When will UEFA start to accept blame for Champions League final chaos?


Frequently over the last three weeks, my thoughts have taken me to a crossroads in an estate in the south of Saint-Denis.

There is a crusty old sign that says “Stade” pointing me left with thousands of other people. The road ahead is clear but nothing at all is sending anyone that way.

So, I follow the crowd and end up in a huge queue, which develops into a crushing situation and leads to more decisions that endanger lives closer to the venue I am trying to reach a few hours later.

By the end of the night, the security operation at club football’s most-watched fixture has collapsed completely and I am running back in the direction of Paris hoping I get home safely because local gangs are proceeding with impunity due to a lack of police protection.

The Champions League final of 2022 could have been remembered differently had organization been in place on the tarmac of this otherwise insignificant-looking part of the Parisian suburb, which is now infamous across Europe as it has been for a long time in France.

Had there been a reaction by the authorities to a train strike, which ruled out arriving at the Stade de France via the La Plaine metro station at any point before 5.30pm, then one of the busiest routes to the arena would have been accessible.

All they needed to do was tell supporters where they needed to go, leading them towards La Plaine. Some stewards, some signs, a funnelling system – whatever. Just show them there was another way to get to gates X and Y, as well as other points at the east side of the stadium.

Yet a recommendation that two lanes of pre-filtering in this area be implemented following a meeting between organizers on May 25, three days before the final, was not followed.

A Liverpool fan is tear-gassed at the Champions League final (Photo: Matthias Hangst / Getty Images)

This resulted in pressure at another checkpoint failing and with that, the problem moved to the stadium’s gates. From there, locals pushed their way to the front and the police, expecting football hooligans, reacted as expected by sending tear gas into the foul, airless atmosphere.

Yesterday, when UEFA had the opportunity to explain what had contributed towards the near-disaster in front of the senate in Paris, the organization’s CEO of events Martin Kallen breezed over this significant feature of May 28 before he was reminded by a congressman that his preferred reasoning of counterfeit tickets was “not the main problem”.

There was instead, according to the congressman, “the transport strike, the flow management problems, the interventions of the police, the problems of delinquency”.


“Speaking only of forgeries,” as Kallen had done without providing evidence, was, put simply, “not right”.

It had been difficult to tell whether some of Kallen’s comments were born out of institutional incompetence or genuine attempts at subterfuge.

He claimed, “the fact that most of the fans arrived by RER D surprised everyone,” when, in fact, it should have surprised no one because the train strike on RER B leading to La Plaine had not only been well-publicized but it was discussed in the aforementioned planning meeting, for which any responsible organization should surely have a record.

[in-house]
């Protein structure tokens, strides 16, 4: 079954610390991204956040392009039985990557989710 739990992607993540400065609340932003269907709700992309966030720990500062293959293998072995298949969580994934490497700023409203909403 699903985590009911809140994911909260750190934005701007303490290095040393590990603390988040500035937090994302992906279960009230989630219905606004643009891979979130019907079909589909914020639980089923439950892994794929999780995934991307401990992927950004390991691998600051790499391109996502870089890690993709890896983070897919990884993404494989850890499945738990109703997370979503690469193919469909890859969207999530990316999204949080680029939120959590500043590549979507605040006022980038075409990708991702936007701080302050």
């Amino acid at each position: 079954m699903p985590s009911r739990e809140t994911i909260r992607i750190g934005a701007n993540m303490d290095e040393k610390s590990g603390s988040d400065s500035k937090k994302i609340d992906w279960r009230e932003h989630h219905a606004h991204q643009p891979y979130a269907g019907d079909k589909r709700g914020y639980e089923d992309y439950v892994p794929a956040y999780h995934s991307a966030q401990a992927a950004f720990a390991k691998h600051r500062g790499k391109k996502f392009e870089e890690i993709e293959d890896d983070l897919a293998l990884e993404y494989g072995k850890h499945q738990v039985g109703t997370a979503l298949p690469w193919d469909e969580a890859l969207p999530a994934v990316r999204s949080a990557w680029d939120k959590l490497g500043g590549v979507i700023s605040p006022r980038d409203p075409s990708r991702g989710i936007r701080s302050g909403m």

Perhaps that went the same way as the CCTV footage outside the Stade de France, which was somehow deleted before the French public were able to see it and form a better idea of ​​exactly what happened and who might be answerable for the problems that got worse and worse as the night progressed.

Later, the chairman of the senate Francois-Noel Buffet invited supporters of Liverpool and Real Madrid to speak about their experiences by stating, “Let’s be clear before we start. We know that English football fans were not the cause of what happened at the Stade de France. ”

Yet with UEFA barely detailing the impact of arrangements in its own public testimony, European football’s governing body was asked by The Athletic on Tuesday to respond to the following questions relating to the hugely significant factors that did not feature in Kallen’s reasoning.

  • Why was there a complete lack of updated signage between RER D station and the stadium?
  • To what extent does UEFA think this oversight contributed towards overcrowding at the first checkpoint?
  • Why did the route to the stadium differ from the one fans were instructed to follow on UEFA’s app?
  • Why was the recommendation to split fans into two separate pre-filter queues not taken up?
  • Why did the authorities not try at any point to communicate with fans about the problems at the pre-filtering point at the gates?
  • Why did UEFA suggest the kick-off delay was down to fans arriving at the stadium late?
  • It was also suggested that the organization does not seem to be willing to acknowledge its most basic errors in spite of seemingly overwhelming evidence.

On this basis, can anyone really trust UEFA to ensure the safety of anyone attending a big football match and to reflect on and learn from any mistakes if things go awry?

To all of that, a spokesperson replied: “UEFA will not be commenting further on the topic until the Independent Review has been concluded.”

Given the gaps in Kallen’s public account are so enormous and so obvious, the credibility of a review being led by someone they appointed is not a good look. How likely is it that that person will be able to get answers to all of this, when the senate could not?

(Top photo: Adam Davy / PA Images via Getty Images)



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